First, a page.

The Psychology of Investing, a quick overview!

The psychology of the market dictates the ultimate valuation of securities. Whether analysts or investors believe a stock should be valued at a particular price, it is the psychology itself that drives valuation levels.  In the depths of a bear market, emotions are high and liquidity concerns drive valuations. Valuation levels are driven well beyond where securities should be priced. At the height of a bull market, the opposite extreme is at work.  Investors believe that stock prices have nowhere to go but higher.

Markets tend to top out due to complacence and then are driven lower as the herd starts to realize that there is a change in direction underway.  Fear tends to occur at bottoms.  The VIX (a stock volatility index also known as the fear index), the ultimate fear indicator of the market is a barometer to the health of the market.  A high number on the VIX reflects an extremely weak market and therefore a bottom should be coming.  When panic sets in, the opportunity for investing is lurking around the corner.  A low number on the VIX reflects complacency or a topping process.  Look out for a declining market.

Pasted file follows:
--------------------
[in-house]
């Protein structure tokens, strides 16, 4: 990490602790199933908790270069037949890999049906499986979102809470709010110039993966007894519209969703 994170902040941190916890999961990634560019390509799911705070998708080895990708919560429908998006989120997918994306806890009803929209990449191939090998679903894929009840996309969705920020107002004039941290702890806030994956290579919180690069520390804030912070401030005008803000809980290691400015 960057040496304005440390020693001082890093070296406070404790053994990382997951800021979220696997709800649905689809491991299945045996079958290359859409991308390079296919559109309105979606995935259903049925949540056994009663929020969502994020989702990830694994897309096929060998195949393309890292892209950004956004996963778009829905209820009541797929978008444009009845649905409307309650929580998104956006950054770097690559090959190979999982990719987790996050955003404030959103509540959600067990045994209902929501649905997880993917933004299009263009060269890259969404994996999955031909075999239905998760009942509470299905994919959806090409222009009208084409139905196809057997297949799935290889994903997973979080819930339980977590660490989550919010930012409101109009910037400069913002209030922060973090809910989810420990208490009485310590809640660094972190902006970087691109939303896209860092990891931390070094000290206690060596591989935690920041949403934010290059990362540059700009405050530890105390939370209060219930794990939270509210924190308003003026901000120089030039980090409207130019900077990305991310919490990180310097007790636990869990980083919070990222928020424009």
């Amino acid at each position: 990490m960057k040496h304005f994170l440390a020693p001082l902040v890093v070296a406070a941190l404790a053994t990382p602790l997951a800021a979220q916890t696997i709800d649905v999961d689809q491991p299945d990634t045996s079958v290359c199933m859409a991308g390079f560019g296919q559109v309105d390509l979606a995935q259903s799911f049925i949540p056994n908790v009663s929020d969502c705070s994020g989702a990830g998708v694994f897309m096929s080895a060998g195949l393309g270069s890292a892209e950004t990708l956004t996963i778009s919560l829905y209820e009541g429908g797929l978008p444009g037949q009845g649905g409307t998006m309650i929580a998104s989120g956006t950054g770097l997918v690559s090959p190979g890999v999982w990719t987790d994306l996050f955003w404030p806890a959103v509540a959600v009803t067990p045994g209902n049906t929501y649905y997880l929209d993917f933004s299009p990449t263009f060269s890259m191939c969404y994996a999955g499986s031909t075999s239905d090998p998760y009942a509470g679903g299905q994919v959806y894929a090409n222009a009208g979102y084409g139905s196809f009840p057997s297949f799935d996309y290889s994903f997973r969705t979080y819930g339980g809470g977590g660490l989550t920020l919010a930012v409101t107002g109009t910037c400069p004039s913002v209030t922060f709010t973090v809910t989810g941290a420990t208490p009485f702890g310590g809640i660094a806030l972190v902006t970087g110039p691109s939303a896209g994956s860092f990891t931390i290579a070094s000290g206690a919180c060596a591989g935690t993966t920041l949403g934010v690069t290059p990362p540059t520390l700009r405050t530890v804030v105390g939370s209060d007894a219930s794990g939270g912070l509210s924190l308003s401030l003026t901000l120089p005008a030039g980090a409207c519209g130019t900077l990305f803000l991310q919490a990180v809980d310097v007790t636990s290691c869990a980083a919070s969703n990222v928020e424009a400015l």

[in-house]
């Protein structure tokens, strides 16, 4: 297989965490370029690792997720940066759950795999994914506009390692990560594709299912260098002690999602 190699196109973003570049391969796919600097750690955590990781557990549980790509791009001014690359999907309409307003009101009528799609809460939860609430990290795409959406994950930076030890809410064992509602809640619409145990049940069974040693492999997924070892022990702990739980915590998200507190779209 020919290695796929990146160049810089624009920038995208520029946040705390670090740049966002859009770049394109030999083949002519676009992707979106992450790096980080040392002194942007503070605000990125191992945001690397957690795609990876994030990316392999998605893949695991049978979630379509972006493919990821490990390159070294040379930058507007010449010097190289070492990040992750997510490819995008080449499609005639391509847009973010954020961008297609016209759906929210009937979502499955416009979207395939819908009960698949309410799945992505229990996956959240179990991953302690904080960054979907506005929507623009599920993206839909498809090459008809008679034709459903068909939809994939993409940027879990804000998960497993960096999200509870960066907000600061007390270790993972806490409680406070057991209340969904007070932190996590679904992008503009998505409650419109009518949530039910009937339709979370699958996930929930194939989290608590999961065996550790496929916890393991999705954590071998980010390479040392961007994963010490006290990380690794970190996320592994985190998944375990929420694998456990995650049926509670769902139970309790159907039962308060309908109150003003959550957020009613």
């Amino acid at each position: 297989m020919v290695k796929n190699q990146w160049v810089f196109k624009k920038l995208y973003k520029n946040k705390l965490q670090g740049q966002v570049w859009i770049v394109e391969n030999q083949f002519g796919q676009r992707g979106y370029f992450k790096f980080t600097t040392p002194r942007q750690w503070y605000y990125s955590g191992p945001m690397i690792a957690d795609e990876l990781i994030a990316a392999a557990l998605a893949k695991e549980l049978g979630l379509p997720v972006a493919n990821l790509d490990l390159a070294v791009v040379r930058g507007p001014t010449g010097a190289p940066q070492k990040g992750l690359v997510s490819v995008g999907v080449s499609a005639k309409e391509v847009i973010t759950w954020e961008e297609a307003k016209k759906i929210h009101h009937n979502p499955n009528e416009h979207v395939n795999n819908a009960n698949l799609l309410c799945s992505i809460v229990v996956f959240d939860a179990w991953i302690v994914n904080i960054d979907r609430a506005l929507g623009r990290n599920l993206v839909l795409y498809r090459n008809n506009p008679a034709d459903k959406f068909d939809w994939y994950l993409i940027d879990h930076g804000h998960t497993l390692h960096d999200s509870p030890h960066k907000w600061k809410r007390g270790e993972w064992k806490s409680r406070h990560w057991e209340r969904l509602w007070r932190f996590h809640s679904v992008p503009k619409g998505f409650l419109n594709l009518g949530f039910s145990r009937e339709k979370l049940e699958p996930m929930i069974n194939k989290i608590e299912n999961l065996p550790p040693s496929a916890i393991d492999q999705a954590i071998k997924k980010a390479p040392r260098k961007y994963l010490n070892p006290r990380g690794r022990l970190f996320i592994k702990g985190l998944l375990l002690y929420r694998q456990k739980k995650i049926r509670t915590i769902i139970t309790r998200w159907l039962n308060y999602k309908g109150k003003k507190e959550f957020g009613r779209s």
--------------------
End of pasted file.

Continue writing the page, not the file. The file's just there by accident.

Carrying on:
You must be as judicious with your selling as you are with your buying.  Many retail investors sell too often and too soon.  They are always looking for a reason to sell as opposed to a reason to buy.  They rarely make appropriate returns for their holdings.  Often when they buy stocks at the wrong price, they typically sell the shares when they break even once again.  Fear keeps them from realizing appropriate returns.

Long term investors typically become short-term traders whenever they are faced with a falling market. Market volatility typically creates opportunity to the well-informed.  Wait for good valuation points and add to your holdings. Consult a professional if you need an extra hand in managing the psychology of the markets.

Robert Floyd, CFA, is Lead Manager for BirchLeaf Investments (